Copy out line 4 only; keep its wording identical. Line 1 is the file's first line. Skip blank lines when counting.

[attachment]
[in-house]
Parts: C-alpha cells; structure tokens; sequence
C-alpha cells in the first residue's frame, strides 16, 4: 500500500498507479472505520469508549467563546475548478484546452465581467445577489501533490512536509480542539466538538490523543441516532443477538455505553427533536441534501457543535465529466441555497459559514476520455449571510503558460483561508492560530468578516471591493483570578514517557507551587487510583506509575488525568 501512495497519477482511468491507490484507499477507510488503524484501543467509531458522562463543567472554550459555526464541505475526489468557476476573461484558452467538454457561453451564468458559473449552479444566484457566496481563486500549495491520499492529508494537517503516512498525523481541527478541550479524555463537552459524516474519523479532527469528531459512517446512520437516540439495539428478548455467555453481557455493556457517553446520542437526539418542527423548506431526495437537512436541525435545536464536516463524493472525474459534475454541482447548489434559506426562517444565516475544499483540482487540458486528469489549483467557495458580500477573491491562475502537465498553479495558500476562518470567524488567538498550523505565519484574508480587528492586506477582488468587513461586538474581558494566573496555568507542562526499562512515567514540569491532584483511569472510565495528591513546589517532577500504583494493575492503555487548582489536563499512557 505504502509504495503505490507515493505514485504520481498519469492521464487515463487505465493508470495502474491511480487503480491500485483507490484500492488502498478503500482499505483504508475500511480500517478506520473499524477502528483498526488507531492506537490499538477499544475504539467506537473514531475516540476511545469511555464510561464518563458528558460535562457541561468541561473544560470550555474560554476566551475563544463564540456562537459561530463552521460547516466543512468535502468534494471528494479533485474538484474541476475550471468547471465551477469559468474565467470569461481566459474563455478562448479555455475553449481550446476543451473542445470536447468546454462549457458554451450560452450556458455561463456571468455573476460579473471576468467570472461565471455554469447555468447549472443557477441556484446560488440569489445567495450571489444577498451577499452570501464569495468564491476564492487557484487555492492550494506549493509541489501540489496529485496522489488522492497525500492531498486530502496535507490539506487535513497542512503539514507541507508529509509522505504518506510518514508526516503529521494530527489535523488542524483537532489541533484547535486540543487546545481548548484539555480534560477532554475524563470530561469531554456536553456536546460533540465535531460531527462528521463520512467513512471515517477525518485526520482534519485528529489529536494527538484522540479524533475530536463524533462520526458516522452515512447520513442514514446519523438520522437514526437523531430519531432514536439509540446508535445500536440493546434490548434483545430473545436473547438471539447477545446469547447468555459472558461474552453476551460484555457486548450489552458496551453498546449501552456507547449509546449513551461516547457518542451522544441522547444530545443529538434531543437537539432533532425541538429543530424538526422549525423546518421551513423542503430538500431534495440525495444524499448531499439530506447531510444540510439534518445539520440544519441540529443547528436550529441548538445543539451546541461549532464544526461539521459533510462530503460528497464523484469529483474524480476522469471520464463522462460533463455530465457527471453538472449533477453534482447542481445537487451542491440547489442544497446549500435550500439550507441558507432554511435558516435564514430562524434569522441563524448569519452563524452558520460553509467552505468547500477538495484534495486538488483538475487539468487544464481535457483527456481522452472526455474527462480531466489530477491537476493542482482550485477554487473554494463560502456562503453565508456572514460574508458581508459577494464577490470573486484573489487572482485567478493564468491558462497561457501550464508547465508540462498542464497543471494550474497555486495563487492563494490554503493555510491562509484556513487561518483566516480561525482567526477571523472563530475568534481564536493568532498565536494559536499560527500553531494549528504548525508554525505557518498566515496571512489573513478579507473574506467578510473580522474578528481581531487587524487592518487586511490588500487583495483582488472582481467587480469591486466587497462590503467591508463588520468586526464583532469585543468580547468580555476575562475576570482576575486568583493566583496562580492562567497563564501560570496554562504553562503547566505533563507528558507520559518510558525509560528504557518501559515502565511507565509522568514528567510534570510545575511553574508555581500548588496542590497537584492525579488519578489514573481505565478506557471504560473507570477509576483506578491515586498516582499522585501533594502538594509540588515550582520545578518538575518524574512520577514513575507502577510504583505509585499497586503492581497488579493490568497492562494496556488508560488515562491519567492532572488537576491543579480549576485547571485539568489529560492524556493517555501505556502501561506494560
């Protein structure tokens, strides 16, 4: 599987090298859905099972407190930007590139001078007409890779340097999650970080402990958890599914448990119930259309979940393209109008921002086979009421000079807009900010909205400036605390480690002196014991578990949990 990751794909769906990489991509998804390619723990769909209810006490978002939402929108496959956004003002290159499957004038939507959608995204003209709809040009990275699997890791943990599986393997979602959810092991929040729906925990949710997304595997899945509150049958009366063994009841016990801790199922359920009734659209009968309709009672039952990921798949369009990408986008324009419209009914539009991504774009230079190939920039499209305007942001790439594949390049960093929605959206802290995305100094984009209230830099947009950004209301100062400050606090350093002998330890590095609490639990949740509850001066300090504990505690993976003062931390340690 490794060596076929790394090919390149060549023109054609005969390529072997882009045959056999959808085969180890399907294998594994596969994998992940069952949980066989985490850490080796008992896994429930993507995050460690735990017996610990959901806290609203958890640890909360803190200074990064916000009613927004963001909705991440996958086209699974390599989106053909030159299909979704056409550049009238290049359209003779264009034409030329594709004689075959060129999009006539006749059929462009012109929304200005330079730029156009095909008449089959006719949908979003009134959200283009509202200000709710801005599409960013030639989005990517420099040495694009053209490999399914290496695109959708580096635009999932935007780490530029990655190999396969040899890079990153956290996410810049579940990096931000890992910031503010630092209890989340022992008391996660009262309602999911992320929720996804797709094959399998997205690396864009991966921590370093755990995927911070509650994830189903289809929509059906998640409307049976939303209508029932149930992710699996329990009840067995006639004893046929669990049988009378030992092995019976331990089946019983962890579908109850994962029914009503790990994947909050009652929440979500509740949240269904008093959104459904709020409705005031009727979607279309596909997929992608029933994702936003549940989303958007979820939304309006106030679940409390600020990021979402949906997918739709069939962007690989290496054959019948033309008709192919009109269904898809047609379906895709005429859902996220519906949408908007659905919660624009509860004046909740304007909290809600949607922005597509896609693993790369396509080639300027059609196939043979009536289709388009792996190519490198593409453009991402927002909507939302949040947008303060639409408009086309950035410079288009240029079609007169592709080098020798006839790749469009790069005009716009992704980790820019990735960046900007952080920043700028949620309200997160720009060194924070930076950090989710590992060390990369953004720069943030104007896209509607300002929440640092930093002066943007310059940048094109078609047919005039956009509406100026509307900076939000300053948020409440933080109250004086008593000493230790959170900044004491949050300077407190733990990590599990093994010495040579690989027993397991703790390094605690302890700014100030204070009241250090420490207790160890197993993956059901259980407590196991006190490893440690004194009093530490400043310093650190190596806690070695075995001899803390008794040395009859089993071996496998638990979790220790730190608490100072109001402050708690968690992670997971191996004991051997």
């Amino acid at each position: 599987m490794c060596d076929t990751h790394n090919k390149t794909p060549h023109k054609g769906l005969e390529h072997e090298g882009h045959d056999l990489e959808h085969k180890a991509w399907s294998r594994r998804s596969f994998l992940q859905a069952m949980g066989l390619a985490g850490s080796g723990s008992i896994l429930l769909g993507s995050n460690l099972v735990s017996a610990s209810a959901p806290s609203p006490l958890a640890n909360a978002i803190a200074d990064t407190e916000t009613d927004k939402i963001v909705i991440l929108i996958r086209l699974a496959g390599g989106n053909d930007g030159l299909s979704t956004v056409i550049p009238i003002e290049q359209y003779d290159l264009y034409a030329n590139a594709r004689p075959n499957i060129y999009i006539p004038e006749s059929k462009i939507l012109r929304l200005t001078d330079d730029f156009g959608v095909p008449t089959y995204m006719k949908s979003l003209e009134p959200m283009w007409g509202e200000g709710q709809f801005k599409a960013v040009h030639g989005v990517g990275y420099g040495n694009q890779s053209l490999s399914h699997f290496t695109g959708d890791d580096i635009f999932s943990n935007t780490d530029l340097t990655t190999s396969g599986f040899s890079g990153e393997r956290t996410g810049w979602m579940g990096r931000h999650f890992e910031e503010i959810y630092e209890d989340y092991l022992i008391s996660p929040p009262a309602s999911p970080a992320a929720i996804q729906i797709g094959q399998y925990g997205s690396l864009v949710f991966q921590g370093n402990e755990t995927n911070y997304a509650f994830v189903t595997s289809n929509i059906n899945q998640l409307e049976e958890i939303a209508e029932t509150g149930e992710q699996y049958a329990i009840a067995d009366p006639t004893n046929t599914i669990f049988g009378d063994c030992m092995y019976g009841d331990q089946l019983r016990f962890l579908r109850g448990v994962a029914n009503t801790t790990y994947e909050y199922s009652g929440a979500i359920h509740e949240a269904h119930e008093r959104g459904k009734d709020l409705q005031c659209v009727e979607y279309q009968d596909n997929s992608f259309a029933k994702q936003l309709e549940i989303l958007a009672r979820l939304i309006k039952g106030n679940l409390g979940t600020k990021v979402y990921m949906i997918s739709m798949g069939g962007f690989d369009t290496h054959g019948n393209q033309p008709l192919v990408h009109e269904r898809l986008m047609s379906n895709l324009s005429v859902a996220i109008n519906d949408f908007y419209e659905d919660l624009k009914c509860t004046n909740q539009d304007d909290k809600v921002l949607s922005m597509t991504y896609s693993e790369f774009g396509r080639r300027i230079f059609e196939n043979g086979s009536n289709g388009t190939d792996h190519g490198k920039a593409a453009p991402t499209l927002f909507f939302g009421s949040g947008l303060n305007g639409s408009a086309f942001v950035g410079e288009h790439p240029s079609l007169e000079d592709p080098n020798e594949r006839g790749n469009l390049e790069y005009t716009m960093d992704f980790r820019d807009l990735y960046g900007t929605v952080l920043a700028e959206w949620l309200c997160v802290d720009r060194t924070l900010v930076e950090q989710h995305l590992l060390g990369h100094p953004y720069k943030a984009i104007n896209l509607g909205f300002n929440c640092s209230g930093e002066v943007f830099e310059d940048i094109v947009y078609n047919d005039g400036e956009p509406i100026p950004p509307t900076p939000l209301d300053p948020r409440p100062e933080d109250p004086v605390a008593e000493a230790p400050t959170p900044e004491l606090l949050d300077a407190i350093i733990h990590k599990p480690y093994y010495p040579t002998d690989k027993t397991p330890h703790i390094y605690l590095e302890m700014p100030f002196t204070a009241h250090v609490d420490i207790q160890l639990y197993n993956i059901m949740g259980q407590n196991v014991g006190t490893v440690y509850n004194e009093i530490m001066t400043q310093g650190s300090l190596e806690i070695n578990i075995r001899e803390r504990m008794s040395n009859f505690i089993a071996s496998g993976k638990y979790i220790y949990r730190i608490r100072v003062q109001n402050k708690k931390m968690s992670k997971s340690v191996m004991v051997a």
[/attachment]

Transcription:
């Protein structure tokens, strides 16, 4: 599987090298859905099972407190930007590139001078007409890779340097999650970080402990958890599914448990119930259309979940393209109008921002086979009421000079807009900010909205400036605390480690002196014991578990949990 990751794909769906990489991509998804390619723990769909209810006490978002939402929108496959956004003002290159499957004038939507959608995204003209709809040009990275699997890791943990599986393997979602959810092991929040729906925990949710997304595997899945509150049958009366063994009841016990801790199922359920009734659209009968309709009672039952990921798949369009990408986008324009419209009914539009991504774009230079190939920039499209305007942001790439594949390049960093929605959206802290995305100094984009209230830099947009950004209301100062400050606090350093002998330890590095609490639990949740509850001066300090504990505690993976003062931390340690 490794060596076929790394090919390149060549023109054609005969390529072997882009045959056999959808085969180890399907294998594994596969994998992940069952949980066989985490850490080796008992896994429930993507995050460690735990017996610990959901806290609203958890640890909360803190200074990064916000009613927004963001909705991440996958086209699974390599989106053909030159299909979704056409550049009238290049359209003779264009034409030329594709004689075959060129999009006539006749059929462009012109929304200005330079730029156009095909008449089959006719949908979003009134959200283009509202200000709710801005599409960013030639989005990517420099040495694009053209490999399914290496695109959708580096635009999932935007780490530029990655190999396969040899890079990153956290996410810049579940990096931000890992910031503010630092209890989340022992008391996660009262309602999911992320929720996804797709094959399998997205690396864009991966921590370093755990995927911070509650994830189903289809929509059906998640409307049976939303209508029932149930992710699996329990009840067995006639004893046929669990049988009378030992092995019976331990089946019983962890579908109850994962029914009503790990994947909050009652929440979500509740949240269904008093959104459904709020409705005031009727979607279309596909997929992608029933994702936003549940989303958007979820939304309006106030679940409390600020990021979402949906997918739709069939962007690989290496054959019948033309008709192919009109269904898809047609379906895709005429859902996220519906949408908007659905919660624009509860004046909740304007909290809600949607922005597509896609693993790369396509080639300027059609196939043979009536289709388009792996190519490198593409453009991402927002909507939302949040947008303060639409408009086309950035410079288009240029079609007169592709080098020798006839790749469009790069005009716009992704980790820019990735960046900007952080920043700028949620309200997160720009060194924070930076950090989710590992060390990369953004720069943030104007896209509607300002929440640092930093002066943007310059940048094109078609047919005039956009509406100026509307900076939000300053948020409440933080109250004086008593000493230790959170900044004491949050300077407190733990990590599990093994010495040579690989027993397991703790390094605690302890700014100030204070009241250090420490207790160890197993993956059901259980407590196991006190490893440690004194009093530490400043310093650190190596806690070695075995001899803390008794040395009859089993071996496998638990979790220790730190608490100072109001402050708690968690992670997971191996004991051997």